Fernando Rocha arrived in the United States almost eight years ago seeking a better life, and despite having no legal documents, worked hard and eventually founded a business that creates jobs and exemplifies "the true face" of California's 2 million undocumented residents.

"That has been my story. I came here in October 2003, risking my life crossing the border, I didn't speak any English and it was difficult starting from zero. Difficult, but not impossible," he said in an interview with Efe.

In his native Mexico, the 34-year-old Rocha enrolled in college to pursue a degree in hospitality, but the money he had hoped would see him through four years was just enough to cover the expenses for his first semester.

Desperate, he decided to do something to turn his life around.

"As soon as I came to California I went to work washing dishes, and I began studying English.

"I gradually got better at speaking the language and also at my work. I was an assistant waiter, waiter, bartender and then coordinator of special events at an art center," he said. "Today I'm the owner of a company that offers service to the community, employs eight university students and we keep growing, even in times of crisis."

His company, Pet Sit Pros, provides animal care, particularly for dogs and cats, for owners who don't have time to look after their pets every day or when they are on vacation.

The novelty of the service, he said, is that the animals are not taken downtown, but rather the caretakers go to the clients' homes.

"What we want is for pets to suffer the least possible stress when their owners aren't around," said Rocha, who has two pets of his own. Several years ago he had to leave them at a pet care center for the week he was on vacation, and when he returned, he said, they were unrecognizable.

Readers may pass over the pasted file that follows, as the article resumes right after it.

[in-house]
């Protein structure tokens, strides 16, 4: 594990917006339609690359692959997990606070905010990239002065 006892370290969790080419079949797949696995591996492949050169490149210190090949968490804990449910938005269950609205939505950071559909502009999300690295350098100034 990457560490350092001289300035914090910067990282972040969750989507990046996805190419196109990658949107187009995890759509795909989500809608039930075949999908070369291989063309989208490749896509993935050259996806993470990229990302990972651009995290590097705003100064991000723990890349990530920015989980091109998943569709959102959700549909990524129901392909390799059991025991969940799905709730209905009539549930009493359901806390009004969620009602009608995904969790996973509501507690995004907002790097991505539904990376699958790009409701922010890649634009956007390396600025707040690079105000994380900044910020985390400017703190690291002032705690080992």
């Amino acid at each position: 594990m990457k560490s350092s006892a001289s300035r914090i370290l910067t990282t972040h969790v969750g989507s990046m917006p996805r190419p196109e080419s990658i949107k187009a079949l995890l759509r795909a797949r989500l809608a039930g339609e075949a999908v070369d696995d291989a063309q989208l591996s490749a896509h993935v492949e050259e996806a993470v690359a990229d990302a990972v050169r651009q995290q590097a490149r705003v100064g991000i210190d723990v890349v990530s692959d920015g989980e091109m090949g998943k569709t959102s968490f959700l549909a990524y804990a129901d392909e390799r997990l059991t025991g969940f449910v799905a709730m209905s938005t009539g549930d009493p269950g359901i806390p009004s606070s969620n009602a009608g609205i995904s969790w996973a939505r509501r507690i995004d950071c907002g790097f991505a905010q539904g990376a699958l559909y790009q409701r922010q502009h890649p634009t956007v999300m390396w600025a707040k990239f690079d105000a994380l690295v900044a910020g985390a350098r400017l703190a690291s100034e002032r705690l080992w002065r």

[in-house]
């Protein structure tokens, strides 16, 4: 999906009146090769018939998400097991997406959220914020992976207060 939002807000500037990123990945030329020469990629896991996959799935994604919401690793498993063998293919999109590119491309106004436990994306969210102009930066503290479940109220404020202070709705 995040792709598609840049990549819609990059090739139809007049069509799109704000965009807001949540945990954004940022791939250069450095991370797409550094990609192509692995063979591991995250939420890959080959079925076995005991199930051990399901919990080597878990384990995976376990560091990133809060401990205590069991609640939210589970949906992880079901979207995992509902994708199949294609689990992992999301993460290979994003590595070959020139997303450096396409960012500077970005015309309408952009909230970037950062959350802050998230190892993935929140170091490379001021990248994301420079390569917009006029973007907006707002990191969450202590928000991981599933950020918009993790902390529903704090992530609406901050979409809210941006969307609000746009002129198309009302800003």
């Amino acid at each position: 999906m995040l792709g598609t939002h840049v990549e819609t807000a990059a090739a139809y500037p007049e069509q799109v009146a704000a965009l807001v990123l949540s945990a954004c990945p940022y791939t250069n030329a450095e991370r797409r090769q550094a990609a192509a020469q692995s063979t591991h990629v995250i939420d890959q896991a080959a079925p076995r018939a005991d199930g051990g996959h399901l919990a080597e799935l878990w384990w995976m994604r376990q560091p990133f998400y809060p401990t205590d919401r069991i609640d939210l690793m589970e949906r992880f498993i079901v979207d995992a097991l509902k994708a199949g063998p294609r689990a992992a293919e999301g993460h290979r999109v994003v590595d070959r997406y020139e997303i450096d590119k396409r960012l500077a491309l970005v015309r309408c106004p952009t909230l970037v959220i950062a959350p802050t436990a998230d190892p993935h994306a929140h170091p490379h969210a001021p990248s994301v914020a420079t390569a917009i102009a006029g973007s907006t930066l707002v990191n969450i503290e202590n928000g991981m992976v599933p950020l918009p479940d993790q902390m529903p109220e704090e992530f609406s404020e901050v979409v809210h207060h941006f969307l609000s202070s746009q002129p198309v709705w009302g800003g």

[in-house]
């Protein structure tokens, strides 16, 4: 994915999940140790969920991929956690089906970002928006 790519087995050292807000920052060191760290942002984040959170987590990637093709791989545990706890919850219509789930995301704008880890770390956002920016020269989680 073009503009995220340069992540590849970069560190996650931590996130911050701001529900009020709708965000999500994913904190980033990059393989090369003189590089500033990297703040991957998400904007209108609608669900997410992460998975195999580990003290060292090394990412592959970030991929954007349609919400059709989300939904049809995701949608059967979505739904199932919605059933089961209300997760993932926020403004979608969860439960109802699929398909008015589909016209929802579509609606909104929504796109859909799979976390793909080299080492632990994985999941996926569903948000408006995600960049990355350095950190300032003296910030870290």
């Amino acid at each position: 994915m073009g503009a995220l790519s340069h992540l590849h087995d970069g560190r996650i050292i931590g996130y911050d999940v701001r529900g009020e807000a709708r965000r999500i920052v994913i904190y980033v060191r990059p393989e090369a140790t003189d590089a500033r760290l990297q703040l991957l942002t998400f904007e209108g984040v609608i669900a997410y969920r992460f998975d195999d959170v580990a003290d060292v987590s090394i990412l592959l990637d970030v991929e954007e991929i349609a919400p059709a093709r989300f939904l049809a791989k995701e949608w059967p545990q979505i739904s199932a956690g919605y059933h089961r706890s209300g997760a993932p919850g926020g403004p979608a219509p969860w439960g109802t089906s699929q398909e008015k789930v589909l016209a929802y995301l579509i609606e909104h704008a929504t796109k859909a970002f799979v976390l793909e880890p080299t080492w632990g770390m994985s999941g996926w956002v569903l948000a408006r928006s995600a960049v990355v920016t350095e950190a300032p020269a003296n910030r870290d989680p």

"From my own experience I learned that it's better to take care of them at home and not change their surroundings," he said.

But to put Rocha's idea into action, first he had to find a U.S. citizen who would represent the company, register the firm and process all the necessary legal documents.

"I discovered that if Americans and immigrants learn to trust each other, if we listen to each other, if we give them the chance to know us and create sincere ties of friendship, we can achieve great things together," he said.

"The company offers a service to the community, pays taxes to the city and state, creates jobs and allows us to earn the necessary profits to continue growing and help others travel the same road. I can't show my face for fear of being deported, but my work, gratitude and good moral character constitute the face I present every day to this country," Rocha said.